Blog Archives

p-hacking, or cheating on a p-value

June 11, 2015
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p-hacking, or cheating on a p-value

Yesterday evening, I discovered some interesting slides on False-Positives, p-Hacking, Statistical Power, and Evidential Value, via @UCBITSS ‘s post on Twitter. More precisely, there was this slide on how cheating (because that’s basically what it is) to get a ‘good’ model (by targeting the p-value) As mentioned by @david_colquhoun  one should be careful when reading the slides : some statistician might have a heart attack...

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Who interacts on Twitter during a conference (#JDSLille)

June 7, 2015
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Who interacts on Twitter during a conference (#JDSLille)

Disclamer: This is a joint post with Avner Bar-Hen, a.k.a. @a_bh, Benjamin Guedj, a.k.a. @bguedj and Nathalie Villa, a.k.a. @Natty_V2 Organised annually since 1970 by the French Society of Statistics (SFdS), the Journées de Statistique (JdS) are the most important scientific event of the French statistical community. More than 400 researchers, teachers and practitioners meet at each edition. In 2015,...

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Data Science: from Small to Big Data

May 29, 2015
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Data Science: from Small to Big Data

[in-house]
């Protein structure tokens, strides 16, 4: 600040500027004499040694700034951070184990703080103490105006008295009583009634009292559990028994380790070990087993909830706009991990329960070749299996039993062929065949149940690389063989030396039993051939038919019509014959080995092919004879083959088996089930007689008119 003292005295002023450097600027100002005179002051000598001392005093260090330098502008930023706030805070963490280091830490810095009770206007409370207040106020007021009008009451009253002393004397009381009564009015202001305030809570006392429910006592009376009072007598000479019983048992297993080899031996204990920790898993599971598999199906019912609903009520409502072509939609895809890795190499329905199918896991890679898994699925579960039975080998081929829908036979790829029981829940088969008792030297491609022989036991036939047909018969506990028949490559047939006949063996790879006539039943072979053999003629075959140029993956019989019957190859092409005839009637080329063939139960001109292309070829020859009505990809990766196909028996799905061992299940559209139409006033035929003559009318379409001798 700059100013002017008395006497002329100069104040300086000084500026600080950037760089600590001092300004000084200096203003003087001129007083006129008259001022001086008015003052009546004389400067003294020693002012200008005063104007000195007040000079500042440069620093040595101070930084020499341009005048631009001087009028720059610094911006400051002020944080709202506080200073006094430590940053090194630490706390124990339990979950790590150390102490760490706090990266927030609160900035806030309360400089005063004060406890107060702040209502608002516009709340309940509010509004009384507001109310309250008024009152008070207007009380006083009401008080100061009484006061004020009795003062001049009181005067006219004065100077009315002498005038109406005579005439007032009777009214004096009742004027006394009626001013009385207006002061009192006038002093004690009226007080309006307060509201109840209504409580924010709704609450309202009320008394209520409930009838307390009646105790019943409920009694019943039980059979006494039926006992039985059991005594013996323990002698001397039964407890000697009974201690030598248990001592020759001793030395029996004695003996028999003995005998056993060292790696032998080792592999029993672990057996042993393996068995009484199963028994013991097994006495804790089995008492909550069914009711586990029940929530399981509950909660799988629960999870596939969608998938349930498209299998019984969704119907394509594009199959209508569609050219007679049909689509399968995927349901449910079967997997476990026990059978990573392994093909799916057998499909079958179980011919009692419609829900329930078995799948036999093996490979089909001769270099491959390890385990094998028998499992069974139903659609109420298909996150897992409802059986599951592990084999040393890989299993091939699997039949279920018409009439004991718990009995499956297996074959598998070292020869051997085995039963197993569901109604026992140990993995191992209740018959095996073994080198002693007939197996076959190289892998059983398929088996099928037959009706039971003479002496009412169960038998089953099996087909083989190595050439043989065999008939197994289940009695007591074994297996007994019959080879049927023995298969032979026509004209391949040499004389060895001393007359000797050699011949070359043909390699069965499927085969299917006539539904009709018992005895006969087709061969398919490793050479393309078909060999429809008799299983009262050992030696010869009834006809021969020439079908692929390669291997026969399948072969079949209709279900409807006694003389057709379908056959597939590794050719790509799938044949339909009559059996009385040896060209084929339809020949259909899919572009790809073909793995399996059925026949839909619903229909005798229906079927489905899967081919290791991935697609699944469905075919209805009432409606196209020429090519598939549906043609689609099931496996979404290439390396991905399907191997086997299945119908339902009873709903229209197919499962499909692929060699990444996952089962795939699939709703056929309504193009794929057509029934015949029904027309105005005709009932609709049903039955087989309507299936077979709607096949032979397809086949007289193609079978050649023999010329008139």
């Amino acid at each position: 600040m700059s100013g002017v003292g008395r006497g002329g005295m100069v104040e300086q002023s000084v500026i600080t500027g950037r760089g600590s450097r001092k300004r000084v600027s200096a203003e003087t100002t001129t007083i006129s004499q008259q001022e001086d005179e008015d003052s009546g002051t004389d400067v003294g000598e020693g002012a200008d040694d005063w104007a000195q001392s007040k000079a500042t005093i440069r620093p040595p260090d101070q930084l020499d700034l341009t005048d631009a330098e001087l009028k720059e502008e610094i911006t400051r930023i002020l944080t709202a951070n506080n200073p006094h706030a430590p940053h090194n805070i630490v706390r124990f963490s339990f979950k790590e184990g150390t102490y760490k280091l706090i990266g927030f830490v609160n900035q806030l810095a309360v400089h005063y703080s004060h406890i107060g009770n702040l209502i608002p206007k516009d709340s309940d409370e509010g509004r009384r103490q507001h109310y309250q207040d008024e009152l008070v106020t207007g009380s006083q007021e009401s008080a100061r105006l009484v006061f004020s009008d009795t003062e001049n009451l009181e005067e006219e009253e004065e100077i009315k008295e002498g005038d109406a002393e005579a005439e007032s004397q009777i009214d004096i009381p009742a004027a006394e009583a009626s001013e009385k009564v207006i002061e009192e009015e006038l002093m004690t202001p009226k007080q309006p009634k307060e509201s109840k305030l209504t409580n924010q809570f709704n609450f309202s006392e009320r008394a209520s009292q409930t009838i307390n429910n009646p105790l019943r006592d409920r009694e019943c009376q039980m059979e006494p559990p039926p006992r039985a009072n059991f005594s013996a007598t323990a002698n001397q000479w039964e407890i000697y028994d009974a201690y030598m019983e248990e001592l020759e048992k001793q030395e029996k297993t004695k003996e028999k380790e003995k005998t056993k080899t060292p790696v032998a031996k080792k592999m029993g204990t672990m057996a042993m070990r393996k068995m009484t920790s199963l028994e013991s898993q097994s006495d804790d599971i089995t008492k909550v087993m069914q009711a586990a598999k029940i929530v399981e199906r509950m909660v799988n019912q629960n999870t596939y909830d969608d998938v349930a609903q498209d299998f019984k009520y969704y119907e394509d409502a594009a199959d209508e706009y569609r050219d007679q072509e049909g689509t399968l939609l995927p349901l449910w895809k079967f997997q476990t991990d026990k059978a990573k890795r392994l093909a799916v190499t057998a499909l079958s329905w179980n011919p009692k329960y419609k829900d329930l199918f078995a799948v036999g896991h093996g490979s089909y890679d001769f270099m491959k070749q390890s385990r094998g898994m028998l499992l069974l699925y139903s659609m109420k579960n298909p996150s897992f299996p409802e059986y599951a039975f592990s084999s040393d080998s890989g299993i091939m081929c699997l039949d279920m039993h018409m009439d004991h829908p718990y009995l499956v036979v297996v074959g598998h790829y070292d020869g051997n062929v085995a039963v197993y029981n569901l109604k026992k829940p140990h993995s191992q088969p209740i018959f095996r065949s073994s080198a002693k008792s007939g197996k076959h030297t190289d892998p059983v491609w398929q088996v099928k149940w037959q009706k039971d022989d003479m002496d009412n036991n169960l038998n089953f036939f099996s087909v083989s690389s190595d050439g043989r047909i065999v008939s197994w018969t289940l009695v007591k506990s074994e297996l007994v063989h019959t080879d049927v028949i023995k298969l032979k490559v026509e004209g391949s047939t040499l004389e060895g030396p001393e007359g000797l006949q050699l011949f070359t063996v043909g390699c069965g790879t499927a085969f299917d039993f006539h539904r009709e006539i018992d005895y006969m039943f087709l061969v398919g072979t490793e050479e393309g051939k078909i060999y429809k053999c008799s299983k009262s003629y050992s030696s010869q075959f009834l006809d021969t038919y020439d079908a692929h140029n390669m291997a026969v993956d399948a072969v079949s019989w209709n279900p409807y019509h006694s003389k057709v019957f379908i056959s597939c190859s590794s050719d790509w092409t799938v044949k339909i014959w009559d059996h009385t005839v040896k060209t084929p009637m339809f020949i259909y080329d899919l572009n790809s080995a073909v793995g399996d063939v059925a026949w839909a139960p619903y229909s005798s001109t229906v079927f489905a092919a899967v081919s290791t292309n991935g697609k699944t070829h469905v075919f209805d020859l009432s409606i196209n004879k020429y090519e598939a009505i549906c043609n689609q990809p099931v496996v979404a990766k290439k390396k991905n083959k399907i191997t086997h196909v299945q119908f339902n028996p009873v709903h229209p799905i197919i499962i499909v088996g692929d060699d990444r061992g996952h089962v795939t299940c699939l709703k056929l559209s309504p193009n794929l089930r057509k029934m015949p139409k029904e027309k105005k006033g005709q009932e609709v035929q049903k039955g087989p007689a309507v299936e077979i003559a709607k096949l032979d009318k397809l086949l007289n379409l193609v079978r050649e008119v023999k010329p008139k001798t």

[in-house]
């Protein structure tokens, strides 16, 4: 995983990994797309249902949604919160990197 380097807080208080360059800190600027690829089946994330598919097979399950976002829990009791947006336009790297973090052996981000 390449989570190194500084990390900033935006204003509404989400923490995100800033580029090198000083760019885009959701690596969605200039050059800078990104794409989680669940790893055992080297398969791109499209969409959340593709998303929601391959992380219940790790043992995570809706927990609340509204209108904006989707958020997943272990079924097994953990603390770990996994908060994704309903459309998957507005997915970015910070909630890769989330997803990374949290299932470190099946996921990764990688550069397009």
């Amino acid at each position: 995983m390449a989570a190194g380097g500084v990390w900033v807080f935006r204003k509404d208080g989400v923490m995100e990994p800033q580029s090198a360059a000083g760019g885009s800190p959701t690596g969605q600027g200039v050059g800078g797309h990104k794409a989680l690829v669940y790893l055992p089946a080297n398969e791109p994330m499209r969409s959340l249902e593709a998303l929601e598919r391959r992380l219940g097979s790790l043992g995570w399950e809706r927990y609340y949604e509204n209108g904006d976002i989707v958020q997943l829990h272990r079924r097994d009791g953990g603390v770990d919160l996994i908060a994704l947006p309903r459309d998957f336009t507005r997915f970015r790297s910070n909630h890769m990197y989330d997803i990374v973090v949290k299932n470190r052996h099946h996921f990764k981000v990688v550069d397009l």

This Tuesday, I will be in Leuven (in Belgium) at the ACP meeting to give  a talk on Data Science: from Small to Big Data. The talk will take place in the Faculty Club from 6 till 8 pm. Slides could be found online (with animated pictures). As usual, comments are welcome.

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Copulas and Financial Time Series

May 12, 2015
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Copulas and Financial Time Series

I was recently asked to write a survey on copulas for financial time series. The paper is, so far, unfortunately, in French, and is available on https://hal.archives-ouvertes.fr/. There is a description of various models, including some graphs and statistical outputs, obtained from read data. To illustrate, I’ve been using weekly log-returns of (crude) oil prices, Brent, Dubaï and Maya....

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Working with “large” datasets, with dplyr and data.table

May 4, 2015
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Working with “large” datasets, with dplyr and data.table

A few months ago, I was doing some training on data science for actuaries, and I started to get interesting puzzeling questions. For instance, Fleur was working on telematic data, and she’s been challenging my (rudimentary) knowledge of R. As claimed by Donald Knuth, “we should forget about small efficiencies, say about 97% of the time: premature optimization is...

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I Fought the (distribution) Law (and the Law did not win)

April 27, 2015